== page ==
Stop Fighting Your Prospects: Overcoming the ‘Objection Handling’ Mindset


Focusing on overcoming sales objections is likely holding you back and poisoning your customer relationships.

This may seem backward. Afterall, objection handling is often considered one of the foundational pillars of sales — one of the critical elements necessary to win more deals.

But there’s an important problem lurking beneath the surface — and if you want to be a better salesperson, you’ll need to work actively to address it.

The Overcoming Objections Mentality

The premise behind “overcoming objections” is simple. When you’re trying to sell something to someone, they’ll naturally come up with objections to what you’re saying, right?

For example, they may feel like your product isn’t worth the cost you’re charging for it. So, in order to close the sale, you need to find a way to overcome these objections. You could use statistics or examples to prove that this product will pay for itself in the long run, justifying the price.

This approach is baked into most sales strategies.

As a strategy, most sales teams attempt to come up with a list of potential sales objections based on statistics and past experience. From there, the team comes up with potential rebuttals and solutions that can eliminate those objections.

They might also prepare new scripts and new angles of conversation that allow salespeople to completely avoid these objections in the first place.

To most salespeople, this sounds completely natural. So, what’s the issue?

The 5 Problems With Overcoming Objections — and How to Overcome Them

Objections are typically seen as an obstacle to be navigated — a threat to be eliminated. And while this can have a positive impact on your bottom-line sales, there are some major problems with this philosophy that can get in the way of your long-term success.

Let’s take a look at six of these issues.

#1 Objections aren’t always a bad thing

The first problem with the overcoming objections mentality is that objections are looked at as a foe that must be defeated in order to move the sale forward.

This is an inherently flawed view. In fact, sometimes objections are a good thing, and you should be glad you’re hearing them.

View objections as an opportunity

Consider these three positive benefits of objections:

Objections are a sign of engagement

On average, only 3% of your market is actively buying at any given time. Most people you contact aren’t going to respond to you at all. They’ll be so uninterested, they won’t engage with you for even a moment. But if someone is giving you an objection, that means they’re engaged.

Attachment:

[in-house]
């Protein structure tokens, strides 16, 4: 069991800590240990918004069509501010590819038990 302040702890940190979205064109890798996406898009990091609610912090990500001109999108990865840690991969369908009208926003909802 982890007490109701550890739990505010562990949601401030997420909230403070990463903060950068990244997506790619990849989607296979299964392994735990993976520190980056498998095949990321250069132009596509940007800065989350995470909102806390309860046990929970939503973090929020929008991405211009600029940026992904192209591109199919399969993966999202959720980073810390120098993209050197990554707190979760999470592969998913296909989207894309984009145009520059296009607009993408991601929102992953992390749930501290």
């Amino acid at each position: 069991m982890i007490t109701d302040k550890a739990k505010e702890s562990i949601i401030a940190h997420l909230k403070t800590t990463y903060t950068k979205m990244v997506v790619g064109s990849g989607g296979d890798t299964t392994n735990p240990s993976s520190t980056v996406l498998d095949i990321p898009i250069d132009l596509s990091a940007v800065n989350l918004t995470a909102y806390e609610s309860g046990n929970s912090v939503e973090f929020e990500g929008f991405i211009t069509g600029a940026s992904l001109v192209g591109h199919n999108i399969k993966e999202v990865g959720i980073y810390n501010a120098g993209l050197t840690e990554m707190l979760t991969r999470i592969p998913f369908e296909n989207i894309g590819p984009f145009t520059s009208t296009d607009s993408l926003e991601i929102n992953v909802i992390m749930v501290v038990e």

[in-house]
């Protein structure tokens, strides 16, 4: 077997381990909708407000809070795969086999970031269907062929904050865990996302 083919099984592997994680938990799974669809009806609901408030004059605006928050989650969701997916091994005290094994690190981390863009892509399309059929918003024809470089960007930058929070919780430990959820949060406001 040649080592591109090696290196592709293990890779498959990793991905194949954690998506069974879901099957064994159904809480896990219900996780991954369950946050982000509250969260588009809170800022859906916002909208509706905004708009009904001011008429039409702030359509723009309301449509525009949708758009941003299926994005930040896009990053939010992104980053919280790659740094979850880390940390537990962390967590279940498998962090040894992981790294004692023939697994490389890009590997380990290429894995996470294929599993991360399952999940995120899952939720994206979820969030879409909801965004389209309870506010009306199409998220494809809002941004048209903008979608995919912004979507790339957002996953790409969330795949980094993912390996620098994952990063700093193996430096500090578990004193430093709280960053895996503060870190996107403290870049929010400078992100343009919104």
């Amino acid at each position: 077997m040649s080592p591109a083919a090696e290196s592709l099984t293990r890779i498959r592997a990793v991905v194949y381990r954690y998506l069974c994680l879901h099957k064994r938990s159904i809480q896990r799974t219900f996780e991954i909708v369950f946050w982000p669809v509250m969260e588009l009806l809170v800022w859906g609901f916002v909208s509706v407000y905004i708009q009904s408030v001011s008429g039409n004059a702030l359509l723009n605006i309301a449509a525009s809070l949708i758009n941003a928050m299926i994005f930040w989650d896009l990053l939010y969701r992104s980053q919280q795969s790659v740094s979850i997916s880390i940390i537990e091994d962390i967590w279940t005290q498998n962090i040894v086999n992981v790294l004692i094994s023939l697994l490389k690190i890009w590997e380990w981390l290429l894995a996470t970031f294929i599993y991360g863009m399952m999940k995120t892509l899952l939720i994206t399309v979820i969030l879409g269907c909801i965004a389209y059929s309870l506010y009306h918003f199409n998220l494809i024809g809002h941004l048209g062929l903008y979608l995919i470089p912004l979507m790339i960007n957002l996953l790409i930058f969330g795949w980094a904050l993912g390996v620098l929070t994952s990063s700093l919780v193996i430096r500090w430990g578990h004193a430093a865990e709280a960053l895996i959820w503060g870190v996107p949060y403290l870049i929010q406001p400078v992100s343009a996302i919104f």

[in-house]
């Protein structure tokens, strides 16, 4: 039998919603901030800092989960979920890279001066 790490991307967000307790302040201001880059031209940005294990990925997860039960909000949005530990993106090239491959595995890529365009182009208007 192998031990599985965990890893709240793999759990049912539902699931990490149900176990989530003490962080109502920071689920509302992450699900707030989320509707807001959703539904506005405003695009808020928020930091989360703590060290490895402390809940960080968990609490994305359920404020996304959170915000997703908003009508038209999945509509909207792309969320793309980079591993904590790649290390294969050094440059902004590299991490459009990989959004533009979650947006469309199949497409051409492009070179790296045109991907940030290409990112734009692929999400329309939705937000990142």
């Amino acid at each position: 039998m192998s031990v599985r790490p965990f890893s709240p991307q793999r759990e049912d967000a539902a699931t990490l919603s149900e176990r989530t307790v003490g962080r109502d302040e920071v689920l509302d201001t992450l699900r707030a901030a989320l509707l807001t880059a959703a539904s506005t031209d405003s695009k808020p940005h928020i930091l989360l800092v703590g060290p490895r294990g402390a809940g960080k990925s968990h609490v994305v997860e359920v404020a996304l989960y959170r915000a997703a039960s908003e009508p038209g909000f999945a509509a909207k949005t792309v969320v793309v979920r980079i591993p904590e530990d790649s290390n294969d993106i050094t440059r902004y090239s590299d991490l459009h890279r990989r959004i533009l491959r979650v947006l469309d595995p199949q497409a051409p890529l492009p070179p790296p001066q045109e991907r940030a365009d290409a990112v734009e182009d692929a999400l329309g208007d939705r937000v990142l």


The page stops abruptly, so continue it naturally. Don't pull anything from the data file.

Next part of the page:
On some level, they’re paying attention to what you’re saying. They’re learning about your brand and your product. They’re critically thinking about the purchase. And those are incredibly rewarding signs.

Objections tell you more about the buyer’s disposition

Objections are a great opportunity to learn more about your buyer’s disposition. You’ll instantly learn about things that are holding them back from purchasing — which is much better than having someone go silent and simply refuse to continue the conversation.

Importantly, clear objections also tell you what the buyer is okay with. For example, if they never bring up an objection about price or budget, they likely have money to spend.

Objections offer an opportunity to respond

Like I mentioned before, people who are truly uninterested in your product will drop the conversation and stop responding to you. Providing an objection is a way of giving you an opportunity to respond.

In this context, you should see objections as an invitation to continue the conversation — which is obviously a good thing.

If you understand objections as a natural part of the sales process and as a sign that you’re on the right path, you’ll be able to respond to them effectively and open new paths to the sale.

#2 Sales isn’t a debate, it’s a conversation

I’ve seen some salespeople prepare for a sales meeting as if they’re heading into a political debate. They have notecards with statistics. They practice with a partner or in front of the mirror. They anticipate what the other side might say (more on that idea in the next section) and have a canned response ready to squash it.

There’s a big problem with this.

Sales interactions should be treated as conversations, not debates.

Approaching the conversation as a debate is going to put you in a negative light. If you’re constantly presenting counter-arguments to the points brought up by the opposition, you aren’t really listening. You aren’t really engaging. You’ll be seen as a combatant, and your prospects aren’t going to be heard.

View sales as a conversation

If you take the time to really listen to what your prospects are saying, and if you work with them to explore their ideas and issues, you’ll be seen in a much more positive light.

Instead of arguing with your prospect, and telling them their viewpoint is wrong, acknowledge their objection. By doing so you validate their feelings, show that you are listening, and keep the conversation open.